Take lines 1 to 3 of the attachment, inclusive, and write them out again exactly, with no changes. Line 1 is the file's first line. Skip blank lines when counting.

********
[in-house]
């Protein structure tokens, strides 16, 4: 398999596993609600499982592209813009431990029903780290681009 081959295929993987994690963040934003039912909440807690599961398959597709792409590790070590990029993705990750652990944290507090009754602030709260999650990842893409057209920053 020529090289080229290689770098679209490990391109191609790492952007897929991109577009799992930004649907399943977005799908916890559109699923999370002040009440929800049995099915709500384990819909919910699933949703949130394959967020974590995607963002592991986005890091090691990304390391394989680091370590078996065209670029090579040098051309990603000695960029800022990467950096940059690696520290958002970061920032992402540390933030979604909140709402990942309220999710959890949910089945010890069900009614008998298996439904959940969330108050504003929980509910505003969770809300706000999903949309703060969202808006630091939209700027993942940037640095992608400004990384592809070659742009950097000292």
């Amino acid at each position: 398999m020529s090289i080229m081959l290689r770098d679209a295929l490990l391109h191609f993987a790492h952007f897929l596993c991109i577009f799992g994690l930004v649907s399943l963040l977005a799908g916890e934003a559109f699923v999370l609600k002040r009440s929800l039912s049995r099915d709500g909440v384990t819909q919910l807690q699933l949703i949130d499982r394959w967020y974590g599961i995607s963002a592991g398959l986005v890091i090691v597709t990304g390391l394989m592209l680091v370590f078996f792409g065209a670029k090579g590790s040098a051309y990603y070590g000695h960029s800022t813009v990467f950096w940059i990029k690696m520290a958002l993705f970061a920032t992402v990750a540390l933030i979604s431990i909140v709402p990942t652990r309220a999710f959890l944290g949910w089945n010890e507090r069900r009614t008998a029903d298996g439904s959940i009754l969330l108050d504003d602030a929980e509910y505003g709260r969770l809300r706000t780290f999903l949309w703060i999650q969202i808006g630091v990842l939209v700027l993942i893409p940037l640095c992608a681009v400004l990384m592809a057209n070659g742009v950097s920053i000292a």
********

[in-house]
């Protein structure tokens, strides 16, 4: 398999596993609600499982592209813009431990029903780290681009 081959295929993987994690963040934003039912909440807690599961398959597709792409590790070590990029993705990750652990944290507090009754602030709260999650990842893409057209920053 020529090289080229290689770098679209490990391109191609790492952007897929991109577009799992930004649907399943977005799908916890559109699923999370002040009440929800049995099915709500384990819909919910699933949703949130394959967020974590995607963002592991986005890091090691990304390391394989680091370590078996065209670029090579040098051309990603000695960029800022990467950096940059690696520290958002970061920032992402540390933030979604909140709402990942309220999710959890949910089945010890069900009614008998298996439904959940969330108050504003929980509910505003969770809300706000999903949309703060969202808006630091939209700027993942940037640095992608400004990384592809070659742009950097000292």
């Amino acid at each position: 398999m020529s090289i080229m081959l290689r770098d679209a295929l490990l391109h191609f993987a790492h952007f897929l596993c991109i577009f799992g994690l930004v649907s399943l963040l977005a799908g916890e934003a559109f699923v999370l609600k002040r009440s929800l039912s049995r099915d709500g909440v384990t819909q919910l807690q699933l949703i949130d499982r394959w967020y974590g599961i995607s963002a592991g398959l986005v890091i090691v597709t990304g390391l394989m592209l680091v370590f078996f792409g065209a670029k090579g590790s040098a051309y990603y070590g000695h960029s800022t813009v990467f950096w940059i990029k690696m520290a958002l993705f970061a920032t992402v990750a540390l933030i979604s431990i909140v709402p990942t652990r309220a999710f959890l944290g949910w089945n010890e507090r069900r009614t008998a029903d298996g439904s959940i009754l969330l108050d504003d602030a929980e509910y505003g709260r969770l809300r706000t780290f999903l949309w703060i999650q969202i808006g630091v990842l939209v700027l993942i893409p940037l640095c992608a681009v400004l990384m592809a057209n070659g742009v950097s920053i000292a």